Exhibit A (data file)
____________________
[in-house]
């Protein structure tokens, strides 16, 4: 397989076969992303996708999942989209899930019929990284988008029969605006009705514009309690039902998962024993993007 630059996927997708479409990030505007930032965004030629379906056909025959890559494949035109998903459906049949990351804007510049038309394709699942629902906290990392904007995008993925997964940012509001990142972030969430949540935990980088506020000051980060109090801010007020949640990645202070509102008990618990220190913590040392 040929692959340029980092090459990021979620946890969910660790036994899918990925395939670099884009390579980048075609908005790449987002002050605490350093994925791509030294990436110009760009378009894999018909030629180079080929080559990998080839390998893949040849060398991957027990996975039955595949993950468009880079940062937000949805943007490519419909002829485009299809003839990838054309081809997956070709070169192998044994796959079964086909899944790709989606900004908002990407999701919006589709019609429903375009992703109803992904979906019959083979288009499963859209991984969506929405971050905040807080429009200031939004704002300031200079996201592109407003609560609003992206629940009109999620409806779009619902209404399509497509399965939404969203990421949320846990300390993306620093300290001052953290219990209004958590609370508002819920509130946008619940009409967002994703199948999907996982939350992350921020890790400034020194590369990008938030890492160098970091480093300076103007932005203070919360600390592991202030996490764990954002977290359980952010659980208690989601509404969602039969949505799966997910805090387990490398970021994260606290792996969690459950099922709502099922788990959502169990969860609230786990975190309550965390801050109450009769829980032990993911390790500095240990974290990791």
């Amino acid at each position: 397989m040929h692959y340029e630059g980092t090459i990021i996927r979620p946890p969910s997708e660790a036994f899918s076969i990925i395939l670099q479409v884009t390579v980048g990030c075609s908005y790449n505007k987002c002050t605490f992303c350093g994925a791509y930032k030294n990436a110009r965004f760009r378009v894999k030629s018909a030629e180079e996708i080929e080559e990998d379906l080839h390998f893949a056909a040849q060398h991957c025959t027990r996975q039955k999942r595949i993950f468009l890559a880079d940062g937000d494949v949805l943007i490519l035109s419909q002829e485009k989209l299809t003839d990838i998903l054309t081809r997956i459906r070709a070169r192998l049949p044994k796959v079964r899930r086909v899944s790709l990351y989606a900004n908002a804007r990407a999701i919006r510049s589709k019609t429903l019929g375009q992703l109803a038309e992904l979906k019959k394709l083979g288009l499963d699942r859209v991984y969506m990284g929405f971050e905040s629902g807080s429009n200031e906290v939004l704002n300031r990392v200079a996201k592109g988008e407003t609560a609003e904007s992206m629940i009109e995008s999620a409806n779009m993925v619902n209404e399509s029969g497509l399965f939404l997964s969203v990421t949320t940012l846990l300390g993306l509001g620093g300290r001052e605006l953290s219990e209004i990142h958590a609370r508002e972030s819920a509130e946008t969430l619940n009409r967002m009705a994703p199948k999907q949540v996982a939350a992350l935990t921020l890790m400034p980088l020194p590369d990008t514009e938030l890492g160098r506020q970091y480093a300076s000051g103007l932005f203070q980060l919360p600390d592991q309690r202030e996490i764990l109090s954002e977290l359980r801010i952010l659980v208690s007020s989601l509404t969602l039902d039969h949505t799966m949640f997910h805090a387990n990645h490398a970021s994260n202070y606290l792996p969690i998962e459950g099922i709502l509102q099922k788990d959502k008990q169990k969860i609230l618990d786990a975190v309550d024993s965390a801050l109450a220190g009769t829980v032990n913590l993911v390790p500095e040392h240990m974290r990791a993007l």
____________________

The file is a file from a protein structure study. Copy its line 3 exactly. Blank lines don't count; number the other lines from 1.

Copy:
């Amino acid at each position: 397989m040929h692959y340029e630059g980092t090459i990021i996927r979620p946890p969910s997708e660790a036994f899918s076969i990925i395939l670099q479409v884009t390579v980048g990030c075609s908005y790449n505007k987002c002050t605490f992303c350093g994925a791509y930032k030294n990436a110009r965004f760009r378009v894999k030629s018909a030629e180079e996708i080929e080559e990998d379906l080839h390998f893949a056909a040849q060398h991957c025959t027990r996975q039955k999942r595949i993950f468009l890559a880079d940062g937000d494949v949805l943007i490519l035109s419909q002829e485009k989209l299809t003839d990838i998903l054309t081809r997956i459906r070709a070169r192998l049949p044994k796959v079964r899930r086909v899944s790709l990351y989606a900004n908002a804007r990407a999701i919006r510049s589709k019609t429903l019929g375009q992703l109803a038309e992904l979906k019959k394709l083979g288009l499963d699942r859209v991984y969506m990284g929405f971050e905040s629902g807080s429009n200031e906290v939004l704002n300031r990392v200079a996201k592109g988008e407003t609560a609003e904007s992206m629940i009109e995008s999620a409806n779009m993925v619902n209404e399509s029969g497509l399965f939404l997964s969203v990421t949320t940012l846990l300390g993306l509001g620093g300290r001052e605006l953290s219990e209004i990142h958590a609370r508002e972030s819920a509130e946008t969430l619940n009409r967002m009705a994703p199948k999907q949540v996982a939350a992350l935990t921020l890790m400034p980088l020194p590369d990008t514009e938030l890492g160098r506020q970091y480093a300076s000051g103007l932005f203070q980060l919360p600390d592991q309690r202030e996490i764990l109090s954002e977290l359980r801010i952010l659980v208690s007020s989601l509404t969602l039902d039969h949505t799966m949640f997910h805090a387990n990645h490398a970021s994260n202070y606290l792996p969690i998962e459950g099922i709502l509102q099922k788990d959502k008990q169990k969860i609230l618990d786990a975190v309550d024993s965390a801050l109450a220190g009769t829980v032990n913590l993911v390790p500095e040392h240990m974290r990791a993007l």